Our Humanities Research Lab initiative also really took off in spring 2023 with two courses, Professor Yuridia Ramírez’s Immigrant America (History 312) and Professor Ann Abbott’s Spanish in the Community (Spanish 232). Again, with help from We CU and in partnership with Dr. Karen Rodriguez’G in the Office of Undergraduate Research (OUR), HRI supported undergraduates in an impressive range of majors and minors as they sought to contribute in modest but also meaningful ways to the work of local organizations like The Immigration Project, Courage Connection, and the Unit 4 Families and Students program. HRI and OUR sponsored a showcase of HRL students’ community-based research during Undergraduate Research Week in April, and it was a blockbuster event.

We know how important informal spaces of learning are for undergraduates, and how impactful extracurricular opportunities are for the kind of holistic education a residential campus like Illinois provides. This spring, the HRI team organized our first Undergraduate Coffee Hour, which connected students curious about research with a PhD student, Kadin Henningsen (English), whose dissertation about the 19th-century book form dovetails nicely with his interest in the printing press. Students gathered around Kadin’s own press and learned firsthand how ideas about print culture and the mechanics of printing itself can converge.

Meanwhile, Odyssey students also got a fabulous hands-on experience through our Mellon-funded Artist-in-Residency program, which hosted Rafael Blanco of Elmhurst College in the fall of 2022. Together they created a vibrant mural on the first floor of Levis— come and check it out the next time you are passing through!

While HRI’s research year is themeless for 2023–24, nonetheless one might draw connections among events and initiatives organically. What can we expect in the coming year?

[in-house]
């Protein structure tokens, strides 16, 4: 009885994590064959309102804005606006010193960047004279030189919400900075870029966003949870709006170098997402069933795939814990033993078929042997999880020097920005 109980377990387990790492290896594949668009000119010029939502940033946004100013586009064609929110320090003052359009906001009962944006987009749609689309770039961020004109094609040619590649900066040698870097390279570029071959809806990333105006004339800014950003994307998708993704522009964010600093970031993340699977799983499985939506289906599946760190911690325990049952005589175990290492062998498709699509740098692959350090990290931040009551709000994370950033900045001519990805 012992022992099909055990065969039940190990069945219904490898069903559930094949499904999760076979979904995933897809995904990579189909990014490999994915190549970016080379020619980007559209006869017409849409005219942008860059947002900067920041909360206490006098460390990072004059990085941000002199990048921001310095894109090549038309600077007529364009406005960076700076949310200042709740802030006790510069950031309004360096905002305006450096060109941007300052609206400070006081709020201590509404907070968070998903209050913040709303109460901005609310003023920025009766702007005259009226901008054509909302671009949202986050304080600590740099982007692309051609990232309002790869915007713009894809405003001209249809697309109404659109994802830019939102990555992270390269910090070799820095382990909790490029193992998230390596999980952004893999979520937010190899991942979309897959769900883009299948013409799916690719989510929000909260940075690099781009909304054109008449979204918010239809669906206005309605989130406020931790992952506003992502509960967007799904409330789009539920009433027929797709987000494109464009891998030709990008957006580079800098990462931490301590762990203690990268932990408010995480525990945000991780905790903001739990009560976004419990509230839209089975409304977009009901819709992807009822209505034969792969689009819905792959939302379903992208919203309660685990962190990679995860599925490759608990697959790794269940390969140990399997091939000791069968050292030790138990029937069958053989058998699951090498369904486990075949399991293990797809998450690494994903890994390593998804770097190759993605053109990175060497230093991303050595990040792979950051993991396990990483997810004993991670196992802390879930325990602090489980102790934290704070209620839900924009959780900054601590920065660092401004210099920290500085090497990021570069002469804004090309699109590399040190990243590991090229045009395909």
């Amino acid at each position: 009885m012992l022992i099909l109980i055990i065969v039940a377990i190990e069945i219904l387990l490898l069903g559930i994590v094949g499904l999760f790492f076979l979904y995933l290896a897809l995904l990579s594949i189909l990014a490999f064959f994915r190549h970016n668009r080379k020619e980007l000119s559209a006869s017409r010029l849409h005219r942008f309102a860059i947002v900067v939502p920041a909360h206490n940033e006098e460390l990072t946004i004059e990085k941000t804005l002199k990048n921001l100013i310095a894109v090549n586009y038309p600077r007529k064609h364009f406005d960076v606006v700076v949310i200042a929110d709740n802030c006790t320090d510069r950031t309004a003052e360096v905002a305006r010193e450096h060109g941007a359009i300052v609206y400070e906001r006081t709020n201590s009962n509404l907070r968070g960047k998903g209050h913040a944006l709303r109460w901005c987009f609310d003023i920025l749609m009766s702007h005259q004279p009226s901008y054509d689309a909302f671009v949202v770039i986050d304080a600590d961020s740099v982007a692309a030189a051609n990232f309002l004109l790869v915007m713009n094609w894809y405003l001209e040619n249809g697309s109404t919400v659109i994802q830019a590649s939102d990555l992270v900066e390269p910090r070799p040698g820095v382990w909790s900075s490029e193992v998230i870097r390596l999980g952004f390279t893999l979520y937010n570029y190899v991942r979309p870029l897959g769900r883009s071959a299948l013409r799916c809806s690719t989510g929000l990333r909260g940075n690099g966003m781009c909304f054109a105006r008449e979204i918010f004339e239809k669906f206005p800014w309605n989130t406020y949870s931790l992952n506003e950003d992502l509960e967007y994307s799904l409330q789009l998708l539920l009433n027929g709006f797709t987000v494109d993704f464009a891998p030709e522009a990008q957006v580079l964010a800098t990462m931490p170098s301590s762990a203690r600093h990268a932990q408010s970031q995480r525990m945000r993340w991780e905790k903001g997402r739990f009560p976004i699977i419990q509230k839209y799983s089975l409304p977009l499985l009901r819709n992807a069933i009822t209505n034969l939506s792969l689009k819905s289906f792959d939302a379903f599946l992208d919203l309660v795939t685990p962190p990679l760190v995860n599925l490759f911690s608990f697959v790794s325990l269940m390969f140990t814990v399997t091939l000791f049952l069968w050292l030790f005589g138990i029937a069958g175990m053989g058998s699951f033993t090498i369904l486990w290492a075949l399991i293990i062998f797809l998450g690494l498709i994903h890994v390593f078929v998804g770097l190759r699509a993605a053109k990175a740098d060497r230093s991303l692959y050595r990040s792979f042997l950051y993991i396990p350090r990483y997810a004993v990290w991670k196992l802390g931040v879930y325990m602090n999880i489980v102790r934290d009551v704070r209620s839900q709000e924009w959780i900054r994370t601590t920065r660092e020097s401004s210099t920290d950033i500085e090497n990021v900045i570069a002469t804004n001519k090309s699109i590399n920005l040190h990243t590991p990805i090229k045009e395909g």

Our themeless years at HRI provide an opportunity not only to convene a wide-ranging and diverse group of student and faculty fellows, but to test our commitment to interdisciplinarity that is the hallmark of the biweekly seminar where everyone presents work in progress. That is, we get to explore what it means to talk across subjects and methods that don’t appear to share much ground; we track connections and divergences and hone our appreciation for the disciplines as well as for scholarship which transgresses them. Being themeless also frees us up to sponsor programs over the course of the year that are not bound by a set rubric or framework. You will defnitely want to check out the series of “cetacean” events we are curating in fall 2023. These include a book launch for Jamie Jones’ Rendered Obsolete: Energy Culture and the Afterlife of U.S. Whaling (UNC Press, 2023), a campus visit by the Black Feminist scholar and practitioner Alexis Pauline Gumbs, and the current installment of ProfessorDeke Weaver’s Unreliable Bestiary series, CETACEAN (The Whale), which HRI is proud to support. And for something completely different, be sure to mark your calendars for the “Sporting Cultures” conference organized by Professor Adrian Burgos (History) in spring 2024. March madness indeed!